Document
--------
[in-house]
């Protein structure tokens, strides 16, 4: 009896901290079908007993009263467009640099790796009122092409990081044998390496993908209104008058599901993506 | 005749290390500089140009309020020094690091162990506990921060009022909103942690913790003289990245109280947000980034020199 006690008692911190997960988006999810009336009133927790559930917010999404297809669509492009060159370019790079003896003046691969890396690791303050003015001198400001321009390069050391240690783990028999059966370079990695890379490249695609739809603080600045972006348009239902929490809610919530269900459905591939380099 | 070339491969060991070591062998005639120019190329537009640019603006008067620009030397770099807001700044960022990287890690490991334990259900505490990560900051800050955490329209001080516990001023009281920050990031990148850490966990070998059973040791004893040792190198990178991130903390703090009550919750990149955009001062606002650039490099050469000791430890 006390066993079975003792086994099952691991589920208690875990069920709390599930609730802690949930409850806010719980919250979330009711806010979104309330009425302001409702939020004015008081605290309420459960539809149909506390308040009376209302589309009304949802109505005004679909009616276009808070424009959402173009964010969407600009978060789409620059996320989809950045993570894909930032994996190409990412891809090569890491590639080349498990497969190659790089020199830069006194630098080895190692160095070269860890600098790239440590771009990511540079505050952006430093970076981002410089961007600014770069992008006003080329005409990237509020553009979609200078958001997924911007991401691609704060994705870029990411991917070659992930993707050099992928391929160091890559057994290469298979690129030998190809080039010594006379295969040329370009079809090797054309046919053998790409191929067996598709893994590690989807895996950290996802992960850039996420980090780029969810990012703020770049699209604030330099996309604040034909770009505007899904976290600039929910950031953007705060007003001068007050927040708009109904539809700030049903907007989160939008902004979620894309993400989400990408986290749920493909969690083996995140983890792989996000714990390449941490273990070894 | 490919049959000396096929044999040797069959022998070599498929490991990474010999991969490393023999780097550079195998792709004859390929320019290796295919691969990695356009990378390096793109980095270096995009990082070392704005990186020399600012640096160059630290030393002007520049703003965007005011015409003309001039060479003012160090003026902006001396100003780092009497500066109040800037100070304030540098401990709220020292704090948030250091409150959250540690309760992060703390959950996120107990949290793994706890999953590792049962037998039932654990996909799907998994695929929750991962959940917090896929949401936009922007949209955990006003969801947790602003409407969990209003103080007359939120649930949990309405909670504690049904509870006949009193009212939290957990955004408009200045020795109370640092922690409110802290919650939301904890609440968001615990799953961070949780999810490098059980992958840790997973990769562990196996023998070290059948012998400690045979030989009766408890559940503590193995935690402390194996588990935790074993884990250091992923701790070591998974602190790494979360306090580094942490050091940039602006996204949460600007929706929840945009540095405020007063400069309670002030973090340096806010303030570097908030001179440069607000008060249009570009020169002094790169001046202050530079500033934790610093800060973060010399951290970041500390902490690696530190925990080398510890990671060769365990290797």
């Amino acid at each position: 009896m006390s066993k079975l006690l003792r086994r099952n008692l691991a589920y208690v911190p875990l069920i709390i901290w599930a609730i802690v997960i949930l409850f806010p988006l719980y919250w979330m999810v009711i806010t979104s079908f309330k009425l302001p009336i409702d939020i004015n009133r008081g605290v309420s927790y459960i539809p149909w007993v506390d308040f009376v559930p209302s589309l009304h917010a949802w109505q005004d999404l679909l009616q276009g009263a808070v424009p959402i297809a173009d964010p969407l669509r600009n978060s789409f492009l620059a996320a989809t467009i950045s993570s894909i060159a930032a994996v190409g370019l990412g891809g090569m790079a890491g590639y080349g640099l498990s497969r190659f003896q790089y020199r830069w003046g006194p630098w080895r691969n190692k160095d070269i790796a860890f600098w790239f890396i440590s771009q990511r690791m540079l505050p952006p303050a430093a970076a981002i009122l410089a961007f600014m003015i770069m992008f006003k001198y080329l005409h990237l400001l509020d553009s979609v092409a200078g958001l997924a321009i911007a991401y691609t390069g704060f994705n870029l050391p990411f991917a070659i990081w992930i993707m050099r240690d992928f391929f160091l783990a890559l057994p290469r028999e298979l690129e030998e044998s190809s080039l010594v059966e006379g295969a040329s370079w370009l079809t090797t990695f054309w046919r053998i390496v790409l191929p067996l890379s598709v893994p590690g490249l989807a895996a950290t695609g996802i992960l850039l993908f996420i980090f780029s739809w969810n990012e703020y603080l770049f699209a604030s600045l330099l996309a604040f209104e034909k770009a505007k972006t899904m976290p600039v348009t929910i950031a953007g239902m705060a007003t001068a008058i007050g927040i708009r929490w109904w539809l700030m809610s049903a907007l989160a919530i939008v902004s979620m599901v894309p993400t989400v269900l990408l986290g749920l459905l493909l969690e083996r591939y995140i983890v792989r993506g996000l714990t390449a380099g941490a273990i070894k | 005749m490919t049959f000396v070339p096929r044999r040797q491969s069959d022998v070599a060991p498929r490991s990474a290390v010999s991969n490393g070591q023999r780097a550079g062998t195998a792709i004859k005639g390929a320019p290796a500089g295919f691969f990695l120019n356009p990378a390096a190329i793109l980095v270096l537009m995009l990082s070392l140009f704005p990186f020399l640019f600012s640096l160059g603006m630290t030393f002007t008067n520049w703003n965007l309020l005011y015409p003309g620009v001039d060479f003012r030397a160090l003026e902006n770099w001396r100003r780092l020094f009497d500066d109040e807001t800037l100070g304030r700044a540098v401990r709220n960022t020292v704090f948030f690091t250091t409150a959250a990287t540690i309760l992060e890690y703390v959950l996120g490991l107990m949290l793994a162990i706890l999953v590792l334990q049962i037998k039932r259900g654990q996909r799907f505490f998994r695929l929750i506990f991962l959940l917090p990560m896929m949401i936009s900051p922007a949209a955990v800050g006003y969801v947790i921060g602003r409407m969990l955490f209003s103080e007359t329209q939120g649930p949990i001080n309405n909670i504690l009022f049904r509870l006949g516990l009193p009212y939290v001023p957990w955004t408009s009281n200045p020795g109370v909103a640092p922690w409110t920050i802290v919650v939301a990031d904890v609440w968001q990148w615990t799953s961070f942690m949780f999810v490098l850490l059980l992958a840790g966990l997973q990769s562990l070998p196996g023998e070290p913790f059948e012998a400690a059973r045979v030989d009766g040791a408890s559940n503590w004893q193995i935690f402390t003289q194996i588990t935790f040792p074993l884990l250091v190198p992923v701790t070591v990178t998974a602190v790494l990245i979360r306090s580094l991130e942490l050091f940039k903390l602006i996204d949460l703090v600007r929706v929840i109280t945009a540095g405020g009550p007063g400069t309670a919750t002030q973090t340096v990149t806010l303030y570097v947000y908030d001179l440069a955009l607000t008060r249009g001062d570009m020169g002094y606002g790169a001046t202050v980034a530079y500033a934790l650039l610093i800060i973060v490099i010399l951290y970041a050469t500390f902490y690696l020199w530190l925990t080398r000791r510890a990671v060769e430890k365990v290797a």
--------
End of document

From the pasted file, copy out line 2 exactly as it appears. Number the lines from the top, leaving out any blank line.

């Protein structure tokens, strides 16, 4: 009896901290079908007993009263467009640099790796009122092409990081044998390496993908209104008058599901993506 | 005749290390500089140009309020020094690091162990506990921060009022909103942690913790003289990245109280947000980034020199 006690008692911190997960988006999810009336009133927790559930917010999404297809669509492009060159370019790079003896003046691969890396690791303050003015001198400001321009390069050391240690783990028999059966370079990695890379490249695609739809603080600045972006348009239902929490809610919530269900459905591939380099 | 070339491969060991070591062998005639120019190329537009640019603006008067620009030397770099807001700044960022990287890690490991334990259900505490990560900051800050955490329209001080516990001023009281920050990031990148850490966990070998059973040791004893040792190198990178991130903390703090009550919750990149955009001062606002650039490099050469000791430890 006390066993079975003792086994099952691991589920208690875990069920709390599930609730802690949930409850806010719980919250979330009711806010979104309330009425302001409702939020004015008081605290309420459960539809149909506390308040009376209302589309009304949802109505005004679909009616276009808070424009959402173009964010969407600009978060789409620059996320989809950045993570894909930032994996190409990412891809090569890491590639080349498990497969190659790089020199830069006194630098080895190692160095070269860890600098790239440590771009990511540079505050952006430093970076981002410089961007600014770069992008006003080329005409990237509020553009979609200078958001997924911007991401691609704060994705870029990411991917070659992930993707050099992928391929160091890559057994290469298979690129030998190809080039010594006379295969040329370009079809090797054309046919053998790409191929067996598709893994590690989807895996950290996802992960850039996420980090780029969810990012703020770049699209604030330099996309604040034909770009505007899904976290600039929910950031953007705060007003001068007050927040708009109904539809700030049903907007989160939008902004979620894309993400989400990408986290749920493909969690083996995140983890792989996000714990390449941490273990070894 | 490919049959000396096929044999040797069959022998070599498929490991990474010999991969490393023999780097550079195998792709004859390929320019290796295919691969990695356009990378390096793109980095270096995009990082070392704005990186020399600012640096160059630290030393002007520049703003965007005011015409003309001039060479003012160090003026902006001396100003780092009497500066109040800037100070304030540098401990709220020292704090948030250091409150959250540690309760992060703390959950996120107990949290793994706890999953590792049962037998039932654990996909799907998994695929929750991962959940917090896929949401936009922007949209955990006003969801947790602003409407969990209003103080007359939120649930949990309405909670504690049904509870006949009193009212939290957990955004408009200045020795109370640092922690409110802290919650939301904890609440968001615990799953961070949780999810490098059980992958840790997973990769562990196996023998070290059948012998400690045979030989009766408890559940503590193995935690402390194996588990935790074993884990250091992923701790070591998974602190790494979360306090580094942490050091940039602006996204949460600007929706929840945009540095405020007063400069309670002030973090340096806010303030570097908030001179440069607000008060249009570009020169002094790169001046202050530079500033934790610093800060973060010399951290970041500390902490690696530190925990080398510890990671060769365990290797």